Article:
Catlin Gabel: what education can be
Hear more from people who know it best.
We are now accepting applications.
Let’s Keep in Touch!
Find Us on Facebook
One would think Oregon Duck football hero Joey Harrington would have a pad slathered in football memorabilia. But upon initial glance, not a single college or NFL shot glass or jersey graces the interior. For Mr. and Mrs. Harrington, parents of 2-year-old son Jack, being low-key suits them fine. Having a conversation with Joey and Emily about parenthood, Joey’s recent bicycle accident and their latest nonprofit work through the Harrington Family Foundation, is where their humility shines through.
Sure, there have been well-documented ups and downs in Joey’s professional career. He acknowledges that while many people know him as a football player, that chosen path didn’t define who he was. Grounded by a strong sense of family, faith and community, Joey remains clear about his life’s priorities and giving back.
Emily, his wife, is a nurse with a passion for improving access and quality of healthcare. Both feel a strong sense of commitment to organizations serving kids. Joey and Emily agree that becoming parents two years ago to their son Jack has been the biggest blessing and eye opener of their lives. Now that they’re back in Portland to stay, they’re excited to be home and solidify a place within the community through the growth of the Harrington Family Foundation …
JL: How has your life changed since having a child?
JH: It’s one of the most humbling, joyful experiences. You think you’re prepared. Then, you bring the baby home, and it’s ‘Okay, now what?’ You’re constantly learning and growing as a parent to figure out what to do to raise your child. You’re going to make mistakes. He’s going to throw you curve balls. But at the same time, he wakes up in the morning and says, ‘Mommy, Daddy, up,’ walks up and gives you big hug and a kiss. And it’s … incredible. Absolutely life-changing.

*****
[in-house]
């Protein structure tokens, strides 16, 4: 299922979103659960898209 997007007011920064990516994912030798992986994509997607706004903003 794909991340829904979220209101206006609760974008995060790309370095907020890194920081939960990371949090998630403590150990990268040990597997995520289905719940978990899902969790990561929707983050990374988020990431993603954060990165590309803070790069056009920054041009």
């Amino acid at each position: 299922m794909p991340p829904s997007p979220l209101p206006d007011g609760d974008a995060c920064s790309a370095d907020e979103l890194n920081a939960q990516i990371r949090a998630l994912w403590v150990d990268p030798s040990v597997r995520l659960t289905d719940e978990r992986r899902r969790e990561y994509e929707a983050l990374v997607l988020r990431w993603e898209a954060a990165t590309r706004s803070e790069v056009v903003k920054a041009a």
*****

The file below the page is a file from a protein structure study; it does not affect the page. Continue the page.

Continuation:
EH: Joey and I knew we wanted children. We had things many couples make sure they have before making the decision to have a family: financial security, a home, basic necessities. We felt prepared. I thought, being a healthcare provider and working with babies, there’s nothing this child could throw at me that I’m not prepared for. Yet, when we had our child, we were knocked pretty far back on our heels because one can’t truly prepare for it until you’re in it. I’d like to think Joey and I are both selfless people but parenting is a never-before encountered force of selflessness.
JL: When you have a child you can have a game plan, but nothing stays to the rules.
JH: Your kid doesn’t care about your game plan.
EH: You’re a parent for life. I’m a 30-year-old woman and when Jack was a newborn and Joey was in New Orleans playing, I was having a hard time. I thought of my mom and dad. They’re the first people I call. You’re a parent for life.
JL: Joey, for you having a son, being close with your dad and the whole perception about following in his footsteps, did you have any preconceived notions about what you wanted for your son, but then changed your mind once your son was born?
JH: I don’t want to say the idea of following in my dad’s footsteps is overblown, but I think it’s a … nice, stereotypical story. People assume that a father pushes, that my dad pushed me towards Oregon or towards football. But that wasn’t the case at all. If anything, he was cautious not to do that.
JL: Do people have that misconception?
JH: In general, people do. But not people who know my father. He was fantastic. He’s an incredibly wonderful man, nothing but supportive when I was growing up. He didn’t push me in any one direction when I was deciding where I wanted to go to school. He was very objective … here are the good things, here are the bad things … you make your decision.
JL: You and Emily both come from tight families with strong religious faith. How does faith play a part in parenting?